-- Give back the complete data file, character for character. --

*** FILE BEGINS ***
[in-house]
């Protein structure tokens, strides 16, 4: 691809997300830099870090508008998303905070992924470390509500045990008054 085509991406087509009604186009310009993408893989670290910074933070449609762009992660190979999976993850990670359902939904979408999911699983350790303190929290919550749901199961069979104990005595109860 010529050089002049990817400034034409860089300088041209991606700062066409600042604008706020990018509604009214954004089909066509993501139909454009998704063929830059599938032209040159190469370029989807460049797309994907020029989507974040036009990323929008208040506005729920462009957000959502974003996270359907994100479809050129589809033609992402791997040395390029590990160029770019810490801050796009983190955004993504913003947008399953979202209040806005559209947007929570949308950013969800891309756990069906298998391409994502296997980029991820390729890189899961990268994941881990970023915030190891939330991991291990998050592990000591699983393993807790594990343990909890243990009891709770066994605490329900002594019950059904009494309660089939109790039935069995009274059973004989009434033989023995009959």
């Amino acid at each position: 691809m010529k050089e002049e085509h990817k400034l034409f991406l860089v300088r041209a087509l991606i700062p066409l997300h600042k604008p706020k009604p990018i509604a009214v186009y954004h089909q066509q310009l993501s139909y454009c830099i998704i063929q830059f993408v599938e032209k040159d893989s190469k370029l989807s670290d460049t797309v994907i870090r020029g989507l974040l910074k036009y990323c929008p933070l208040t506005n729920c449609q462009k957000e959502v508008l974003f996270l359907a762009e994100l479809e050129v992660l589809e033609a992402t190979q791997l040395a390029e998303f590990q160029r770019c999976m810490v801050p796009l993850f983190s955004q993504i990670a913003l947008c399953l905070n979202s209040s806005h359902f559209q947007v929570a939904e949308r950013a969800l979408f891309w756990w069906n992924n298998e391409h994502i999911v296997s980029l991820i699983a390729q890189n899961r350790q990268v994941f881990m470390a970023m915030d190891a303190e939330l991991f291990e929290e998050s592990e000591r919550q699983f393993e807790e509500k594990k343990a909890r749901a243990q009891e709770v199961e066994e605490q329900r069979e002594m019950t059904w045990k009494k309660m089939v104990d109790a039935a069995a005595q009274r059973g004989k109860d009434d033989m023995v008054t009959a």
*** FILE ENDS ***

[in-house]
């Protein structure tokens, strides 16, 4: 691809997300830099870090508008998303905070992924470390509500045990008054 085509991406087509009604186009310009993408893989670290910074933070449609762009992660190979999976993850990670359902939904979408999911699983350790303190929290919550749901199961069979104990005595109860 010529050089002049990817400034034409860089300088041209991606700062066409600042604008706020990018509604009214954004089909066509993501139909454009998704063929830059599938032209040159190469370029989807460049797309994907020029989507974040036009990323929008208040506005729920462009957000959502974003996270359907994100479809050129589809033609992402791997040395390029590990160029770019810490801050796009983190955004993504913003947008399953979202209040806005559209947007929570949308950013969800891309756990069906298998391409994502296997980029991820390729890189899961990268994941881990970023915030190891939330991991291990998050592990000591699983393993807790594990343990909890243990009891709770066994605490329900002594019950059904009494309660089939109790039935069995009274059973004989009434033989023995009959």
């Amino acid at each position: 691809m010529k050089e002049e085509h990817k400034l034409f991406l860089v300088r041209a087509l991606i700062p066409l997300h600042k604008p706020k009604p990018i509604a009214v186009y954004h089909q066509q310009l993501s139909y454009c830099i998704i063929q830059f993408v599938e032209k040159d893989s190469k370029l989807s670290d460049t797309v994907i870090r020029g989507l974040l910074k036009y990323c929008p933070l208040t506005n729920c449609q462009k957000e959502v508008l974003f996270l359907a762009e994100l479809e050129v992660l589809e033609a992402t190979q791997l040395a390029e998303f590990q160029r770019c999976m810490v801050p796009l993850f983190s955004q993504i990670a913003l947008c399953l905070n979202s209040s806005h359902f559209q947007v929570a939904e949308r950013a969800l979408f891309w756990w069906n992924n298998e391409h994502i999911v296997s980029l991820i699983a390729q890189n899961r350790q990268v994941f881990m470390a970023m915030d190891a303190e939330l991991f291990e929290e998050s592990e000591r919550q699983f393993e807790e509500k594990k343990a909890r749901a243990q009891e709770v199961e066994e605490q329900r069979e002594m019950t059904w045990k009494k309660m089939v104990d109790a039935a069995a005595q009274r059973g004989k109860d009434d033989m023995v008054t009959a």